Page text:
He was very pale, and his eyes seemed bulging out as, half in terror and half in amazement, he gazed at a tall, thin man, with a beaky nose and black moustache and pointed beard, who was also observing the pretty girl. He was looking at her so hard that he did not see either of us, and so I had a good view of him. His face was not a good face; it was hard, and cruel, and sensual, and his big white teeth, that looked all the whiter because his lips were so red, were pointed like an animal’s. Jonathan kept staring at him, till I was afraid he would notice. I feared he might take it ill, he looked so fierce and nasty. I asked Jonathan why he was disturbed, and he answered, evidently thinking that I knew as much about it as he did: “Do you see who it is?”
“No, dear,” I said; “I don’t know him; who is it?” His answer seemed to shock and thrill me, for it was said as if he did not know that it was to me, Mina, to whom he was speaking:—
“It is the man himself!”
The poor dear was evidently terrified at something—very greatly terrified; I do believe that if he had not had me to lean on and to support him he would have sunk down. He kept staring; a man came out of the shop with a small parcel, and gave it to the lady, who then drove off. The dark man kept his eyes fixed on her, and when the carriage moved up Piccadilly he followed in the same direction, and hailed a hansom. Jonathan kept looking after him, and said, as if to himself:—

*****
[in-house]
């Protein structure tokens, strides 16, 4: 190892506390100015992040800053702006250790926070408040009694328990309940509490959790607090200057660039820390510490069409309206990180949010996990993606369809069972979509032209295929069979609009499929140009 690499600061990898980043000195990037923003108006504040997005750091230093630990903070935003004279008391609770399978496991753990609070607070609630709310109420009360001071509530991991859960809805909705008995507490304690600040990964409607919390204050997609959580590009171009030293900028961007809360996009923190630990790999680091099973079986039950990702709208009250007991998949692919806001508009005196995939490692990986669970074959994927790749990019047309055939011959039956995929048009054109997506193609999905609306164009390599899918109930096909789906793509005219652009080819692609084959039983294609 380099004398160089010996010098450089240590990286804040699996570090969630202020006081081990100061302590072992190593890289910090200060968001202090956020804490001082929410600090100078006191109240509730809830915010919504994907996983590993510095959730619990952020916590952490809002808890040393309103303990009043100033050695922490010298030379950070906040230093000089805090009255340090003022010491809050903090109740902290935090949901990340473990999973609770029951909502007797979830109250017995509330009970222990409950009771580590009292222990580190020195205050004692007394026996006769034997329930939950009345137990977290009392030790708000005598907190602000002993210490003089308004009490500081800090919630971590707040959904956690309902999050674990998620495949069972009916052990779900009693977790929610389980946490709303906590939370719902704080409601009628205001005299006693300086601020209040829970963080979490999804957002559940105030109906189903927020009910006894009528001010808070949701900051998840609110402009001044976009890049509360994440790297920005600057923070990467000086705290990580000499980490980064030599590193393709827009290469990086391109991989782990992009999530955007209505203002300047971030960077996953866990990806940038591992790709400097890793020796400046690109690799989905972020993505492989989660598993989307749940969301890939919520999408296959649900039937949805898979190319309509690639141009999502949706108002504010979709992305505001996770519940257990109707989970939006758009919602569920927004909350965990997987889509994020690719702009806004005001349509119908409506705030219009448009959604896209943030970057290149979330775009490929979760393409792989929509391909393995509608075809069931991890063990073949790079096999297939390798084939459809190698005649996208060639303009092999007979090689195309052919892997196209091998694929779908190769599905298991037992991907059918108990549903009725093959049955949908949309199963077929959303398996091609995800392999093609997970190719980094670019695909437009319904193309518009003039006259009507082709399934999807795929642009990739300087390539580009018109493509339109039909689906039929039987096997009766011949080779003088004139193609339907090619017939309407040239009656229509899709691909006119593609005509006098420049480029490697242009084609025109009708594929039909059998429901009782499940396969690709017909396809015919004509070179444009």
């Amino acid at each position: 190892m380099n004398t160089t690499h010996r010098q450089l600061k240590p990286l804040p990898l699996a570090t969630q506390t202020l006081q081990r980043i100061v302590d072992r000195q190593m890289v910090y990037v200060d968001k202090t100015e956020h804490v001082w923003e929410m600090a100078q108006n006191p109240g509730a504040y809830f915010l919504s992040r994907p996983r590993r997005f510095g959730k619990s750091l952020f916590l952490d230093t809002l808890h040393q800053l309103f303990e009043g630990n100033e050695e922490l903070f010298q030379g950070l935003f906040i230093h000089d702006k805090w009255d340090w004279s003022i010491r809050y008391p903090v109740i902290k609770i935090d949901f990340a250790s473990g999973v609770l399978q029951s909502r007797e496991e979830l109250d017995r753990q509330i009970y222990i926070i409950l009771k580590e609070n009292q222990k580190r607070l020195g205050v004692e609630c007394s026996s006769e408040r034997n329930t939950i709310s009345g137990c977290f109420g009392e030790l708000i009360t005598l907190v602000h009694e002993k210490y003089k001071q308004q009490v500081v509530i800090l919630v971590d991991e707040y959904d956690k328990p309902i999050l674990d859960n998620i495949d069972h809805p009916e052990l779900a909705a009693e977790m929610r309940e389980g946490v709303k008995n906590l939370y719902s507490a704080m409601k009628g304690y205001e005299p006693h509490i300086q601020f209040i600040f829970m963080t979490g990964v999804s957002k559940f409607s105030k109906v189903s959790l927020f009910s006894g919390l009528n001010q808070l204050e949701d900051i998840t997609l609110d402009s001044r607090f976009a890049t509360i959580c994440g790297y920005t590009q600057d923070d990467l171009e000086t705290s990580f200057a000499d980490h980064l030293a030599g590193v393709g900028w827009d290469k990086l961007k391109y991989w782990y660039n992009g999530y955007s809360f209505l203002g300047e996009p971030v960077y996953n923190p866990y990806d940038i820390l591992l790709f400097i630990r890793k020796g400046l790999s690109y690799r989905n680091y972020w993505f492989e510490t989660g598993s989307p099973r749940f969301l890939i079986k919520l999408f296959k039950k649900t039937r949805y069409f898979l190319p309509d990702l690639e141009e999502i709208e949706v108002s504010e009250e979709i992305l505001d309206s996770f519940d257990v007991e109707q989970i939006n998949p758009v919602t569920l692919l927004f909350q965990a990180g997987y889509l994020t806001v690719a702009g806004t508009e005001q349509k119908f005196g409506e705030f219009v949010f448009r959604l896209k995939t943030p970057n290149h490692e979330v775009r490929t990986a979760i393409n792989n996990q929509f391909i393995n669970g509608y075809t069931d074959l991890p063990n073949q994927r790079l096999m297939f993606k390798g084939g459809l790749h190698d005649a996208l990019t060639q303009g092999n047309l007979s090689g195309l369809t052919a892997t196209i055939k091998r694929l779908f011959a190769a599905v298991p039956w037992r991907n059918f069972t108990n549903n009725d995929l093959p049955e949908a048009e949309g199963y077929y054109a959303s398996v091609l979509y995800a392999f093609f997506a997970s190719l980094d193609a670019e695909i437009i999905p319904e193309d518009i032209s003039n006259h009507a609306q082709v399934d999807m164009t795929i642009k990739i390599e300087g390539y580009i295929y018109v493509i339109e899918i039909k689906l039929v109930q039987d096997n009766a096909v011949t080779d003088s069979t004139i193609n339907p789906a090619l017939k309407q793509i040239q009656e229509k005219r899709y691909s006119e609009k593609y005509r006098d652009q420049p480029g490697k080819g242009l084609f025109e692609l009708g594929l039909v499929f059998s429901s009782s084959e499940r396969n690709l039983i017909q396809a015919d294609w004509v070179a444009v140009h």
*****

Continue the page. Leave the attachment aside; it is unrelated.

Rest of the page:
“I believe it is the Count, but he has grown young. My God, if this be so! Oh, my God! my God! If I only knew! if I only knew!” He was distressing himself so much that I feared to keep his mind on the subject by asking him any questions, so I remained silent. I drew him away quietly, and he, holding my arm, came easily. We walked a little further, and then went in and sat for a while in the Green Park. It was a hot day for autumn, and there was a comfortable seat in a shady place. After a few minutes’ staring at nothing, Jonathan’s eyes closed, and he went quietly into a sleep, with his head on my shoulder. I thought it was the best thing for him, so did not disturb him. In about twenty minutes he woke up, and said to me quite cheerfully:—